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"King Dollar Phenomenon", Skyrocketing Exchange Rate
  • Kim Min Seong, cub-reporter
  • 승인 2022.10.04 09:22
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The won-dollar exchange rate reached and then later exceeded 1,400 won on September 22nd of this year. It has been 13 years and 6 months since the won-dollar exchange rate topped 1,400 won, a phenomenon last seen in March 2009, during the Global Financial Crisis. For South Korea, a country with high external dependence on other countries, this rising exchange rate could spell a disaster in the making.
There are two main reasons for the current strength of the US dollar, otherwise colloquially known as the “king dollar” phenomenon. First and foremost, the CPI rate (Consumer Price Index) around the world has risen rapidly due to the global money supply proliferating, which occurred during the Covid-19 pandemic. In Germany, the CPI rate reached 7.9%, the highest rate since 1973. In the United States, the CPI rate marked 9.1% as of June 2022, the highest rate in 41 years since 1981 when there was another major factor at play: an oil shock.
Jerome Powell, the Chairman of the Federal Reserve Board (FED) in the United States, said, “inflation is transitory,” in April 2021, expressing a need to wait for interest rates to rise in counterbalance to inflation. However, back in December 2021, after the CPI had risen more than 5% for 6 consecutive months, he made a follow-up statement where he explained they, “took a step back from ‘transitory’ [thinking],” admitting his mistaken outlook on the state of inflation in the US. He implied that the FED will soon start on their Tightening Monetary Policy. Following this trend set by the FED, the Federal Open Market Committee (FOMC) thrusted their CPI goal down to 2% and raised the base interest by 0.75% (Giant Step) three times, causing the base interest rate in the United States to rise to 3.25%. Then, because of the reversal of the base interest rate and the South Korean base interest rate being 2.5%, investors began to move their assets into US dollars, because it is a key currency, and a safe way to keep their assets secured.
The second reason for the “king dollar” phenomenon can be attributed to other external factors, which are not necessarily related to basic economic principles, such as inflation cycles. Other external factors affecting the strength of the US dollar are things such as the global supply chain crisis and the recession following Covid-19, the Russian-Ukrainian war, and Saudi Crown Prince Mohammed Bin Salman’s conflicts with the Western world, which caused oil and natural gas prices to rise rapidly. Additionally, there was some anticipation of a recession in the Chinese economy due to the country’s ‘Zero-Covid Policy,’ as well as the US-China trade war. China is a very significant trade partner for South Korea, therefore, uncertainty surrounding the state of the Chinese economy caused a consequential and considerable degradation in the value of the Korean won. This can be explained in simple terms as being due to investors wanting to put their money into safer currencies, with low risk, one of which being the US dollar. This causes the strength of the US dollar to climb even higher, as people move their assets, furthering the divide between currencies.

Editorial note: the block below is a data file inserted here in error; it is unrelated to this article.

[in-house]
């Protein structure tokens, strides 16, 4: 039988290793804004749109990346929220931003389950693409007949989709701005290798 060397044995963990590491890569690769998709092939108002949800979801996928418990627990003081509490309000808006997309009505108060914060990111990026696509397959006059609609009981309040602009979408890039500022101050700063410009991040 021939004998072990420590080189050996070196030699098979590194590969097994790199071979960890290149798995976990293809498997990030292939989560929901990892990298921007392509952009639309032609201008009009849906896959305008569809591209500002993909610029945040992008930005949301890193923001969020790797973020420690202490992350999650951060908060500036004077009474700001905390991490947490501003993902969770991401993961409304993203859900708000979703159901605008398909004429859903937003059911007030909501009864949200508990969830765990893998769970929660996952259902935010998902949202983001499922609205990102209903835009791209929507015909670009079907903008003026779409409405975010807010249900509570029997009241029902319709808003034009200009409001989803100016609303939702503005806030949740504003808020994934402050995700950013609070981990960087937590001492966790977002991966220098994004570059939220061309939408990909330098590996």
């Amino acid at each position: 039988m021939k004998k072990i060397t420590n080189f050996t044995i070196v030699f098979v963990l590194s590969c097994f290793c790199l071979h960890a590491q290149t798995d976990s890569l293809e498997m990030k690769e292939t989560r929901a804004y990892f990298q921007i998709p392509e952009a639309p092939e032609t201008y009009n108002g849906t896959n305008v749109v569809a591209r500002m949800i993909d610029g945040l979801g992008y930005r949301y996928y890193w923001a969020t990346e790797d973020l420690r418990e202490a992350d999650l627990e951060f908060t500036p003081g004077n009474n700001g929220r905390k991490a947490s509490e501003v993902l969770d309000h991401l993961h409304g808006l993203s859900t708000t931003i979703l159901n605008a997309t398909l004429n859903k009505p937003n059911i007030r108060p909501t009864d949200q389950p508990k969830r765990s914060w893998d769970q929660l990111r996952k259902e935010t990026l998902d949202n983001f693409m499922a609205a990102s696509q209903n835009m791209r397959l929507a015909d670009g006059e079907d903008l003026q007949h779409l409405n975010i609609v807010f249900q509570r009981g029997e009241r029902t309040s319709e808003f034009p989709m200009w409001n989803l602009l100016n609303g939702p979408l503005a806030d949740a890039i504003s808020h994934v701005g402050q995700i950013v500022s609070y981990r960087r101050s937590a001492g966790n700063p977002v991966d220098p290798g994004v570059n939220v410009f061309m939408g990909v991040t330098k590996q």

This current trend, of a strong US dollar and inflation, is more than likely to be continuous. The main concern surrounding this is that the United States’ FED only has two more opportunities to raise the base interest rate to combat inflation during their last two meetings of this year, all while worrying about tapering it nationally. After the Federal Open Market Committee (FOMC) meeting on September 21st, the Federal Reserve Board announced the outlook of the base interest rate, in the United States according to a dot plot, was up to 4.4% for the end of this year. Due to the reversal of the base interest rate, which already happened in Korea, if the Bank of Korea (BOK) proceeds according to previous plans and continues to raise the base interest rate by 0.25% (otherwise known as “Baby Step”), there are some predictions that the reversal of the base interest rate will climb up to 1.5%. That begs the question: “What will happen to Korea if the ‘king dollar’ phenomenon doesn’t stop?”
Lee Chang Yong, the Chairman of the BOK, recounted to reporters in MyeongDong on September 22nd that the precondition of raising the base interest rate by 0.25% has been changed, implying a plan for an increased raise of 0.5% (“Big Step”). According to the BOK, the whole sum of household debt in Korea is 1 quadrillion, 869 trillion, 400 billion KRW as of the 2nd quarter of 2022. South Korea’s accumulated trade deficit is 29 billion, 224 million USD according to a report by the Korea Customs Service, the highest recorded trade deficit in history since 1996, when it was 20 billion, 624 million USD. These numbers arguably forecast that the financial burden on the Korean people will become even more cumbersome
A high exchange rate could act as a beneficial influence for companies that export finished goods outside of Korea, however, it could alternatively be a nightmare for companies that actually manufacture the products, by buying and importing expensive raw materials from overseas. Concerns surrounding the high and ever-climbing won-dollar exchange rate along with a rise in the price of raw materials, could be a large contributing factor to aggravating the already large trade deficit.

The won-dollar conversion rate since 1981 (Source: Investing.com)

Kim Min Seong, cub-reporter  kms9494274@gmail.com

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